More threads by Holly



The National Network to End Domestic Violence is a membership and advocacy organization of state domestic violence coalitions, allied organizations and supportive individuals.

Today, the NNEDV is the leading voice among domestic violence advocates, developing policy that changes the way this country deals with this complex and far-reaching problem.

The NNEDV started in 1990 as a small working group of state domestic violence coalitions and advocates. Then known as the Domestic Violence Coalition on Public Policy (DVCOPP), it sought to fill the information and expertise gap in the early discussion of federal public policy related to domestic violence. Growing into a wide alliance of shelter programs, statewide advocacy groups and coalitions around the country, it spearheaded the landmark Violence Against Women Act (VAWA) of 1994. In 1995, the DVCOPP incorporated as the National Network to End Domestic Violence, becoming the leader in Congress, the Executive Branch and the Courts on the issue of domestic violence. In 2000, NNEDV members all across the country played a crucial role in reauthorization of VAWA. Through its extensive state and grassroots network, NNEDV mobilized a powerful constituency to make their voices heard in Congress.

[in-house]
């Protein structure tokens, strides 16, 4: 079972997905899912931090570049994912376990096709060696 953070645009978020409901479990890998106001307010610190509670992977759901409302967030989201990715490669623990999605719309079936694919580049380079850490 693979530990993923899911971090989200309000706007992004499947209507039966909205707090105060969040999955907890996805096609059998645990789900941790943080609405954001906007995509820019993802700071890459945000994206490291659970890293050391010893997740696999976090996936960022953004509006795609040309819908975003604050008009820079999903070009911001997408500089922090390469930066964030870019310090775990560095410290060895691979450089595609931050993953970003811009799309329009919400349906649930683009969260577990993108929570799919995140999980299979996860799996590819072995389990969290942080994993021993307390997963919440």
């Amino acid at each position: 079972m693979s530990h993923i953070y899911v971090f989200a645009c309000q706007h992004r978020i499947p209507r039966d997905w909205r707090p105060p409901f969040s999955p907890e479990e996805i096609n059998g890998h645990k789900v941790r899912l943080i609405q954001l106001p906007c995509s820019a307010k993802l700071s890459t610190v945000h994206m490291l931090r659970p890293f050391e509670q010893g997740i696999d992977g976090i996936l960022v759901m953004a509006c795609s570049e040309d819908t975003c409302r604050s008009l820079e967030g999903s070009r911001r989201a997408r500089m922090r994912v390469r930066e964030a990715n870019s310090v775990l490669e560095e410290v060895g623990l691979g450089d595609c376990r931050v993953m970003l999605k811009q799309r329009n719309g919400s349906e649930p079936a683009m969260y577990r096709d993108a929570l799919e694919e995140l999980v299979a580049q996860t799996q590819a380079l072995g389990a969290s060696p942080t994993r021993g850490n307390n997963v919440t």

Since its inception, the NNEDV has created a public policy voice for battered women and children, secured increases in federal funding for shelter programs and domestic violence coalitions, argued successfully for recognition of private and privileged communications for survivors, and worked to keep firearms out of the hands of abusers.

More recently, the NNEDV has spearheaded efforts through its sister organization, the National Network to End Domestic Violence Fund to provide more direct support to local programs and coalitions through public awareness, outreach, funding, and training.

While the NNEDV?s fight to end domestic violence has contributed to a sea of change in public awareness, the most underreported crime in America continues to be domestic violence. Together, the NNEDV and the NNEDV Fund continue to place this critical issue in the forefront of our national debate.
Replying is not possible. This forum is only available as an archive.